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Common Causes of Battery Failures

All batteries have a limited life span. However the life span can be considerably
shortened by certain factors which tend to cause premature battery failure. The factors
discussed below are some of the most common causes of battery failure. Given the
roles batteries play and will continue to play in our everyday life, a thorough
understanding of these factors will enable engineers and technicians involved in the
maintenance of batteries prevent the occurrence of some of these factors in order to
prolong battery life.

The factors discussed below are mostly applicable to VRLA (Valve Regulated Lead Acid)
batteries which have almost completely replaced conventional lead acid batteries with
refillable liquid sulphuric acid electrolyte. VRLA batteries are designed to be
maintenance free and the hydrogen that is emitted is recombined internally so that the
electrolyte (essentially a paste) does not need replacing over the life of the battery, a
valve is installed to release any excess pressure that may build up if the battery were
failing. A key drawback of VRLA batteries is the short service life which was procured
at the expense of low maintenance.

Elevated Temperatures
Anticipated battery life is specified by the manufacturer for batteries installed in an
environment at or near the reference temperature of 25°C (77°F). Above this
temperature, battery life is reduced. The chief aging mechanism is accelerated
corrosion of the positive plates, grid structure, and strap, which increases exponentially
as a function of temperature. Elevated temperatures reduce battery life. An increase
of 8.3°C (15°F) can reduce lead-acid battery life by 50% or more.

Repeated Cycling
Repeated cycling from fully charge to fully discharge and back may cause loss of active
materials from the positive plates. This reduces battery capacity and its useful life.

Overcharging by the battery charging system causes excessive gassing and high internal
heat. Too much gassing can lead to the removal of active material from the plates. Too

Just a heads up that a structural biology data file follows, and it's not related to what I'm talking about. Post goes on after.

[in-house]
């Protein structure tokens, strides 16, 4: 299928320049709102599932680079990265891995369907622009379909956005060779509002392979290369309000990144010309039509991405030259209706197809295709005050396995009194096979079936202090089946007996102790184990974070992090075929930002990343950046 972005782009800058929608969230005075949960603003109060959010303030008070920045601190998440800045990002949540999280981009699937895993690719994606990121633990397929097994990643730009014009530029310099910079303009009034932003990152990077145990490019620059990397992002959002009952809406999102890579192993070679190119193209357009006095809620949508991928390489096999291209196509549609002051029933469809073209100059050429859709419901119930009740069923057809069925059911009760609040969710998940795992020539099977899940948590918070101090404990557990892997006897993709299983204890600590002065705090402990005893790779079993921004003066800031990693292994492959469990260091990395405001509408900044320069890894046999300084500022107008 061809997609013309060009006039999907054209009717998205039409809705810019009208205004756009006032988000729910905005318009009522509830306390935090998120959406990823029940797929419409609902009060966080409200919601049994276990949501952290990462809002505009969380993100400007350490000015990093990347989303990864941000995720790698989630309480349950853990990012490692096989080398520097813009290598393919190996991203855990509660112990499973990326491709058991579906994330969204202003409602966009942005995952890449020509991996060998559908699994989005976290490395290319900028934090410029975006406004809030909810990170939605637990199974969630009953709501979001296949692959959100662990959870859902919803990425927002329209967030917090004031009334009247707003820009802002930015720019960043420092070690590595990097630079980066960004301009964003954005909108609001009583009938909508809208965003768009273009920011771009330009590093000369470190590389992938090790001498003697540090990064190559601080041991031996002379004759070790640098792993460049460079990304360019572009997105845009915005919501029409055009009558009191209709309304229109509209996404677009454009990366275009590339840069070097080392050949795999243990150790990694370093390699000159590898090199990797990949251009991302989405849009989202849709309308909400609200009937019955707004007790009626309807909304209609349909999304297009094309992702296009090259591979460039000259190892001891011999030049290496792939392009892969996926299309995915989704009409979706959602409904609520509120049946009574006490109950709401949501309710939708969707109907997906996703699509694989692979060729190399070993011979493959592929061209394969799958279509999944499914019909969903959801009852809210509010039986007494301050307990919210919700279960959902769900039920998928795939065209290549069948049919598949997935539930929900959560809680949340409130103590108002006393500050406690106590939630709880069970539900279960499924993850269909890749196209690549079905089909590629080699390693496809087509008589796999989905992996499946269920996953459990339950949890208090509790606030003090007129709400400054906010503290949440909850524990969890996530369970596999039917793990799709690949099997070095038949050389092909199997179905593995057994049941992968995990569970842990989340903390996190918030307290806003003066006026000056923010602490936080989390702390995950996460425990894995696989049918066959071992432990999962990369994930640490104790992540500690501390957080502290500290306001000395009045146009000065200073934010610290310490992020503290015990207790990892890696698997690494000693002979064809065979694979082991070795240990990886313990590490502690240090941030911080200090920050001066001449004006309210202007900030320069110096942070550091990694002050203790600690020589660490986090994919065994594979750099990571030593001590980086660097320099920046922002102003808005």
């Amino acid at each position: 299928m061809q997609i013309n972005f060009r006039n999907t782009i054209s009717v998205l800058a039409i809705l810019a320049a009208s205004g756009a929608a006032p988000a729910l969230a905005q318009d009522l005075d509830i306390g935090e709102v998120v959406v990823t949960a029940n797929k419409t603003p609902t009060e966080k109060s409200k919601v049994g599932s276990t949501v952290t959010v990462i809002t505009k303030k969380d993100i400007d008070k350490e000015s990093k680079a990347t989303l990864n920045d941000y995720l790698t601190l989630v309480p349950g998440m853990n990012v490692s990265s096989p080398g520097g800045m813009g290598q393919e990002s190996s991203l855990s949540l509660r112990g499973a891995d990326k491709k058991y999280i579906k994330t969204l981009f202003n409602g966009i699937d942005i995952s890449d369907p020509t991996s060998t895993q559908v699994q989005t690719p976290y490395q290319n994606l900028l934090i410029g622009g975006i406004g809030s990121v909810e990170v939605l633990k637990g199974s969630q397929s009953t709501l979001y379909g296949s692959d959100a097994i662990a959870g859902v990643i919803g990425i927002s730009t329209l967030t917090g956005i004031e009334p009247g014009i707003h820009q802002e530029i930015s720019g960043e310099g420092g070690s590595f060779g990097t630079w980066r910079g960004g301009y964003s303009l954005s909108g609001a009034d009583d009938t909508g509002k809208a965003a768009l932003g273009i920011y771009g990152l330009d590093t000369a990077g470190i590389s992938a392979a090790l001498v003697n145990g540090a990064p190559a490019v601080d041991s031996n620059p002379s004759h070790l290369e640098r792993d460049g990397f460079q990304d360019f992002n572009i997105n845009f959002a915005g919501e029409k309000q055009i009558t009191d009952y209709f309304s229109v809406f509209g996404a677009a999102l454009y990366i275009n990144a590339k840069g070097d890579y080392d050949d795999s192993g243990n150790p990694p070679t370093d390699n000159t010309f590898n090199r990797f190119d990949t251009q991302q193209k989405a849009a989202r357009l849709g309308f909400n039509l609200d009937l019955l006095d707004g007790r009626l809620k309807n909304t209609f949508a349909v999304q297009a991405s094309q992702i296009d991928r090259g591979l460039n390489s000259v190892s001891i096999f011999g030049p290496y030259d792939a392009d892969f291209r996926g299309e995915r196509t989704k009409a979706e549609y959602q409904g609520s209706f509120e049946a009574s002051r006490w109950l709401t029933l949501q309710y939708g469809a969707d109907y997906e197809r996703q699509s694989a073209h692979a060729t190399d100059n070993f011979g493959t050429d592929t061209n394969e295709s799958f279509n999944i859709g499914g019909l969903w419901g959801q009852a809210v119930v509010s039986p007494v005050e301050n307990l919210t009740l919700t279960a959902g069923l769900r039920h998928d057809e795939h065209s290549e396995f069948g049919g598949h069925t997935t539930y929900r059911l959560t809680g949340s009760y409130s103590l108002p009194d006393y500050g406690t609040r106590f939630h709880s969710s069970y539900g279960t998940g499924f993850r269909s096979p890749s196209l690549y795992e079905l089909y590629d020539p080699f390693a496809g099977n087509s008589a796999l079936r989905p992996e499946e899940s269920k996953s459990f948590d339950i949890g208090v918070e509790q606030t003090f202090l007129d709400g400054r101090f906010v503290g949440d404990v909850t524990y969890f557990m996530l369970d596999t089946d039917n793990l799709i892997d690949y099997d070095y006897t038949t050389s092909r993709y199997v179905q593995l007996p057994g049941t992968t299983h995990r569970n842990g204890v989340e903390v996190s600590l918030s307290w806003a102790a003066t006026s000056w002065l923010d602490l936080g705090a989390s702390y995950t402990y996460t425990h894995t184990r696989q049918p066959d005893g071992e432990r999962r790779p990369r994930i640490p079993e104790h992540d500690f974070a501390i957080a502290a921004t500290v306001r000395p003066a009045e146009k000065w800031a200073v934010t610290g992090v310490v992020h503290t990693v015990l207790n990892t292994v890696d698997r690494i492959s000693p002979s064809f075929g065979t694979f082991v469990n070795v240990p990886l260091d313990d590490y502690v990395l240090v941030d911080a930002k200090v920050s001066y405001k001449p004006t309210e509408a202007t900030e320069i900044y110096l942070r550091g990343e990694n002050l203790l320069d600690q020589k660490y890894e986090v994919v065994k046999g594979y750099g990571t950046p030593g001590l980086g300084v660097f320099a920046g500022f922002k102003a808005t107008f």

much heat can also oxidize the positive plate material and warp the plates.

A faulty charging system will not maintain the battery at full charge. Severe
undercharging allows sulfate on the plates to become hard and impossible to remove
by normal charging. The undercharged battery may fail to deliver the required power
needed for its application.

Over discharge
Over discharge leads to hydration. Hydration occurs in a lead-acid battery that is over
discharged and not promptly recharged. Hydration results when the lead and lead
compounds of the plates dissolve in the water of a discharged cell and form lead
hydrate, which is deposited on the separators. When the cell is recharged, multiple
internal short circuits occur between the positive and negative plates. Once hydration
is evident, the cell is permanently damaged. Hydration is not visible in VRLA cells
because the containers are opaque

A battery must be mounted securely. Vibrations can loosen connection, crack the case
and damage internal components.

DC Ripple Current
Excessive DC ripple current might contribute to battery aging. VRLA batteries are
extremely susceptible to ripple current since it can lead to cell heating and will
accelerate the degradation of cells which are at risk from thermal runaway.

Improper Storage
Storing wet cells beyond the manufacturer’s recommended duration promotes
sulfation, and decreases cell capacity and life.

Batteries are commonly designed for a specific use. If the battery is not designed for a
given application, it might not meet its life or performance expectations.